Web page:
I’m sure that there are many beekeepers out there – perhaps most – that do not feel the need to eat honey beyond what comes from their own hives. After all, why would you pay for honey, when you have more than enough of your own? Well, after reading The Honey Connoisseur, you’ll have all the reasons you need to want to try every honey on the planet.

The Honey Connoisseur: Selecting, Tasting, and Pairing Honey, With a Guide to More Than 30 Varietals is a brand new book by well-known authors Marina Marchese and Kim Flottum. Many beekeepers will recognize Flottum’s name from several well known books including The Backyard Beekeeper, Better Beekeeping and contributions to The ABC & XYZ of Bee Culture. Marchese wrote the first beekeeping book that I ever read, Honeybee: Lessons from an Accidental Beekeeper. Together, this dynamic duo have created an excellent resource for honey lovers everywhere (whether beekeeper or not).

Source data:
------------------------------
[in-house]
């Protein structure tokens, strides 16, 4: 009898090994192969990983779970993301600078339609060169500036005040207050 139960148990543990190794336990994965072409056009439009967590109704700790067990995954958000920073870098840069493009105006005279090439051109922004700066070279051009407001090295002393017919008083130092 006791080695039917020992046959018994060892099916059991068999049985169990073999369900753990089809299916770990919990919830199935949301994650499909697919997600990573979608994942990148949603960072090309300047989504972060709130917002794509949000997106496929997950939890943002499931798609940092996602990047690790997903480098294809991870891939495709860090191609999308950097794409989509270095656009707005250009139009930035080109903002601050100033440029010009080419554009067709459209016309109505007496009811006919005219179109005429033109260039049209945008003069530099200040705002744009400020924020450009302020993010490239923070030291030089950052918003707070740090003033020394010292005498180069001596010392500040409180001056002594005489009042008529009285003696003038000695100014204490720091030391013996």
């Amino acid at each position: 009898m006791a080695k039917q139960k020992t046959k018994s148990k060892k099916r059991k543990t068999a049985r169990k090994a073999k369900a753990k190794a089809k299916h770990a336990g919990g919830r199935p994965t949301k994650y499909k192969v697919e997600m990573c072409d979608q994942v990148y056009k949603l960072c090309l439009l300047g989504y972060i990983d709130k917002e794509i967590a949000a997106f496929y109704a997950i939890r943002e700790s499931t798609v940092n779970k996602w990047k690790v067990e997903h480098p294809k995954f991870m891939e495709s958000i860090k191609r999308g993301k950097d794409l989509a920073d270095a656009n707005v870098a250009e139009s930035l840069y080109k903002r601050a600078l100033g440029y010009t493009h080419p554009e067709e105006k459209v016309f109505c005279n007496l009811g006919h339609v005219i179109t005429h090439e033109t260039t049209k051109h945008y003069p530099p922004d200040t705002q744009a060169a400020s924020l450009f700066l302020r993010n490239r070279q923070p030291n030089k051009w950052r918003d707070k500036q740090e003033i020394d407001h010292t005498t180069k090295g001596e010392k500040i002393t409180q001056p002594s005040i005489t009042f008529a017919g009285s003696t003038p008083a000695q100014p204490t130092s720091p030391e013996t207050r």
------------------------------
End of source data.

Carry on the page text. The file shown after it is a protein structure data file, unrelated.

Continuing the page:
When I first picked up this book and started flipping through the pages, it became immediately apparent that there was a huge amount of material in this book. Even more evident was that an extraordinary amount of research and scrutiny would have been required to write such a detailed book. The book is broken up into several sections; basic information on honeybees and beekeeping,  honey “terroir” and geographic regions, instructions on how to smell and taste honey, as well as pairing honey with different foods and throwing a honey tasting party.